Thomas Stabenow | What's New (feat. Kenny Wheeler)

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What's New (feat. Kenny Wheeler)

by Thomas Stabenow

Here is a rare opportunity to hear Kenny Wheeler accompanied by an excellent rhythm section ( Roberto Di Gioa, p – Thomas Stabenow, b – Michael Kersting, dr) playing compositions from the "Great American Songbook".
Genre: Jazz: Jazz quartet
Release Date: 

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  Song Share Time Download
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1. What's New (feat. Kenny Wheeler)
8:25 $0.99
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2. Et Altera Pars (feat. Kenny Wheeler)
7:15 $0.99
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3. Penelope (feat. Kenny Wheeler)
7:37 $0.99
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4. Spring's Eternal (feat. Kenny Wheeler)
6:10 $0.99
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5. How Deep Is the Ocean (feat. Kenny Wheeler)
7:03 $0.99
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6. Yesterdays (feat. Kenny Wheeler)
8:28 $0.99
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7. A Flower Is A Lovesome Thing (feat. Kenny Wheeler)
7:23 $0.99
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8. What Is This Thing Called Love (feat. Kenny Wheeler)
2:21 $0.99
Downloads are available as MP3-320 files.

ABOUT THIS ALBUM


Album Notes
Liner Notes from Roman Schwaller to Thomas Stabenow's "What's New" featuring Kenny Wheeler

The thoughts:
In the history of art and of course in the history of jazz, there have always been periods of time, phases and eras which have been labeled afterwards. Looking at it from a later date, that might make sense. Labeling the present is not all that easy, and one can debate whether it is at all necessary. Sometimes one could get the impression that, especially writers and critics, can't live without it, that they have to put a name on something, put something into a drawer. However, it just can't be done all the time, especially if musicians of different origins and influences get together to make music. This occured to a meeting of Thomas Stabenow, Roberto DiGioia, Michael Kersting and as a special guest, Kenny Wheeler. The group promises thrilling and intelligent music, that is associated with the question: "What's New?".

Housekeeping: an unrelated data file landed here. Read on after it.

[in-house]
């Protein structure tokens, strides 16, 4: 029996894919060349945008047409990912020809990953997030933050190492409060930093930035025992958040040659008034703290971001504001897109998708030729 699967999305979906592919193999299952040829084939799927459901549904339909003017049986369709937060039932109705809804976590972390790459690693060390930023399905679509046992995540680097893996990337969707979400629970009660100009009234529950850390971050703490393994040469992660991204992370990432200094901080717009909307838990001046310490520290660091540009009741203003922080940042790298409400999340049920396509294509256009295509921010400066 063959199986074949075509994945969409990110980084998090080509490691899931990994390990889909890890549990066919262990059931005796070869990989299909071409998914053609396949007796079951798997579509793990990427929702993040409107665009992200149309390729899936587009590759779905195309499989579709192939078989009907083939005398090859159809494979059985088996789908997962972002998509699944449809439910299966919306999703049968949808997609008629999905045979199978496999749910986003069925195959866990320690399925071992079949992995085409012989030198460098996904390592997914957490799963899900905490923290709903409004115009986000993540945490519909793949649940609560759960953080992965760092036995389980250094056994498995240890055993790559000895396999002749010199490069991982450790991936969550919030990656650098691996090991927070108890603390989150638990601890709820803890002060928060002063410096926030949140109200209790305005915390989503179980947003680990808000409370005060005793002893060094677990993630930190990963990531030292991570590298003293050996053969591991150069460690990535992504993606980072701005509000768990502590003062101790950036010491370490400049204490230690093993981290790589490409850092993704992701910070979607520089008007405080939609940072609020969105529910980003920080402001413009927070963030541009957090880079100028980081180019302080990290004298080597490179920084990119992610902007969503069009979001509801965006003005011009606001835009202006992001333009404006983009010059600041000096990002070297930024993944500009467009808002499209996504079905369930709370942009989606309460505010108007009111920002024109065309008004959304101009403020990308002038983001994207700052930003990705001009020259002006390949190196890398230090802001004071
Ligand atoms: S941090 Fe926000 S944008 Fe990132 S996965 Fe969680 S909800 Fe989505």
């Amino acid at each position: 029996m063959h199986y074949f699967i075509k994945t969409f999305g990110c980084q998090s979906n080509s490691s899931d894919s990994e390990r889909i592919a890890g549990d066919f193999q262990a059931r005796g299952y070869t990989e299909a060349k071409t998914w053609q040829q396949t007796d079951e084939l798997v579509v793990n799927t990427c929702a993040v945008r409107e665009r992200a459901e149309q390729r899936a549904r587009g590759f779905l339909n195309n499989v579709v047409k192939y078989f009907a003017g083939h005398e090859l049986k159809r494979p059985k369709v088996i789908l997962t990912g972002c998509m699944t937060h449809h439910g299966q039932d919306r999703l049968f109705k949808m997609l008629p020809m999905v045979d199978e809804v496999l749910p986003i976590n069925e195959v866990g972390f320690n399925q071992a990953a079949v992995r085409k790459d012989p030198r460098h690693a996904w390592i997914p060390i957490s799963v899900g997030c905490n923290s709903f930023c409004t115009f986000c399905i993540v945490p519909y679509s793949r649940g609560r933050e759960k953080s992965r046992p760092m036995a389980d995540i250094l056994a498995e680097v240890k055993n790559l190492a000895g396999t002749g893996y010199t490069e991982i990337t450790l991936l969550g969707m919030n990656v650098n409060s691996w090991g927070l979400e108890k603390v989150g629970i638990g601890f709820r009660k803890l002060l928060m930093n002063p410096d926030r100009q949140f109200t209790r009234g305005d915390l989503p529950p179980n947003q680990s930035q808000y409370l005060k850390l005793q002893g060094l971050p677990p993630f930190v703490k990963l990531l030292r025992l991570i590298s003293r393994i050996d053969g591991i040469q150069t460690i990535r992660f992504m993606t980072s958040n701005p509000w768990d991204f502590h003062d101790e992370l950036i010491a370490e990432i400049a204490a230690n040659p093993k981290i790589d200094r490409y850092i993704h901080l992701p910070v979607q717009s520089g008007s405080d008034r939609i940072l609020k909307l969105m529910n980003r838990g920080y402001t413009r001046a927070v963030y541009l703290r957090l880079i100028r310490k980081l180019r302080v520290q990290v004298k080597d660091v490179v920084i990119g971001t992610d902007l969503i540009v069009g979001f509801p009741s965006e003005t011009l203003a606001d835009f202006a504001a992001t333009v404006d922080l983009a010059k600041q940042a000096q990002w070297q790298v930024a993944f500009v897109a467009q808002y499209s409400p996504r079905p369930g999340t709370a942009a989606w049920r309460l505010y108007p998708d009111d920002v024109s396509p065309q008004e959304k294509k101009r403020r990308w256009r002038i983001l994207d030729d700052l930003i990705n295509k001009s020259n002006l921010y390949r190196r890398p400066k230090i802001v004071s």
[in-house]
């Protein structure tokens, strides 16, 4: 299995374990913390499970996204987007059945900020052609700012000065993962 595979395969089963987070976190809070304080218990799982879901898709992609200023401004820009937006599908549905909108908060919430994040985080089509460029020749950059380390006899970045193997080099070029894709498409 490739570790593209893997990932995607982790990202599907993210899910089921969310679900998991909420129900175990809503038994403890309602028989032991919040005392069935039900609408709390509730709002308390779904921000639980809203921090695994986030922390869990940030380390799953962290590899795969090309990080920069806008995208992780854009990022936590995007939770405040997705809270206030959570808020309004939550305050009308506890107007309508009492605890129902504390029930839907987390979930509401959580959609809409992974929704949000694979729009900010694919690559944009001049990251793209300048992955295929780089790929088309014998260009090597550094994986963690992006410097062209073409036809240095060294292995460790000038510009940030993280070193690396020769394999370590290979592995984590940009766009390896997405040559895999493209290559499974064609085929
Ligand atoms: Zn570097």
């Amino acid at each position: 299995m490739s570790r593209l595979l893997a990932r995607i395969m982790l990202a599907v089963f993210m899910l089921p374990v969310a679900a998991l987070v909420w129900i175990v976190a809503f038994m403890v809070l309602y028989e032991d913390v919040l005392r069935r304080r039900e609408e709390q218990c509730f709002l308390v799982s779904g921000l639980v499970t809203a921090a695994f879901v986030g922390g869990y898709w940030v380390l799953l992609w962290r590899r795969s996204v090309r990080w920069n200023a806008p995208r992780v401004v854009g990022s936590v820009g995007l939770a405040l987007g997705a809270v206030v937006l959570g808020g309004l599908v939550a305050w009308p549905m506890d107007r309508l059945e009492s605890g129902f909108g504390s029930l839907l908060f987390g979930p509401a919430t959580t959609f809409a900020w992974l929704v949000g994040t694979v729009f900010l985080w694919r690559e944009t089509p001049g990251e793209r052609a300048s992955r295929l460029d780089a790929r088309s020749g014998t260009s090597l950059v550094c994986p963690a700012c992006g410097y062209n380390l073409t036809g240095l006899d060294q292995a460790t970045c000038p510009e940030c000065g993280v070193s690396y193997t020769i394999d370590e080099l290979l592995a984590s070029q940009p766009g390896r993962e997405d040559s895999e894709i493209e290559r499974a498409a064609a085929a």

The meeting:
Thomas Stabenow, winner of the jazz prize of the federal state of Baden-Württemberg, has always drawn attention to himself with his special and well outlined productions, whether it was for his group "Straight Four" or different productions in duo or trio. On the present CD the centre of attention is whithout doubt the Canadian-British trumpeter and flugelhorn player Kenny Wheeler. On the piano, meanwhile a surfer between styles as well, we hear Roberto DiGioia from Munich, Germany. To add a subtle rhyhtmic background, Thomas hired a friend from former musical times, the drummer Michael Kersting from Stuttgart.
This musical summit was recorded at "Trixi" Soundstudio in Munich, Germany by Willi Schmidt, who again achieved an acoustic masterpiece. The "Trixi", a former movie theater from the fifties, is especially appreciated among jazz musicians because of its great acoustics.

The musicians:
Thomas Stabenow, born in Kirchberg, Jagst in 1952, studied upright bass at the Musikhochschule Stuttgart. In 1986 he moved to Munich. For years he has been one of the most demanded German bass players in jazz. He plays in Peter Herbolzheimer's "Rhythm Combination and Brass" as well as with the likes of Toots Thielemans, Clifford Jordan, Joe Pass, Charlie Rouse and Lee Konitz. He is the editor of the "First German Real Book" and on his own label "Bassic Sound" has released quite a few interesting jazz productions, which wouldn't have had a chance to be released on a commercial label. All of them bear Thomas' taste and flair for high qualitiy, non-affected jazz.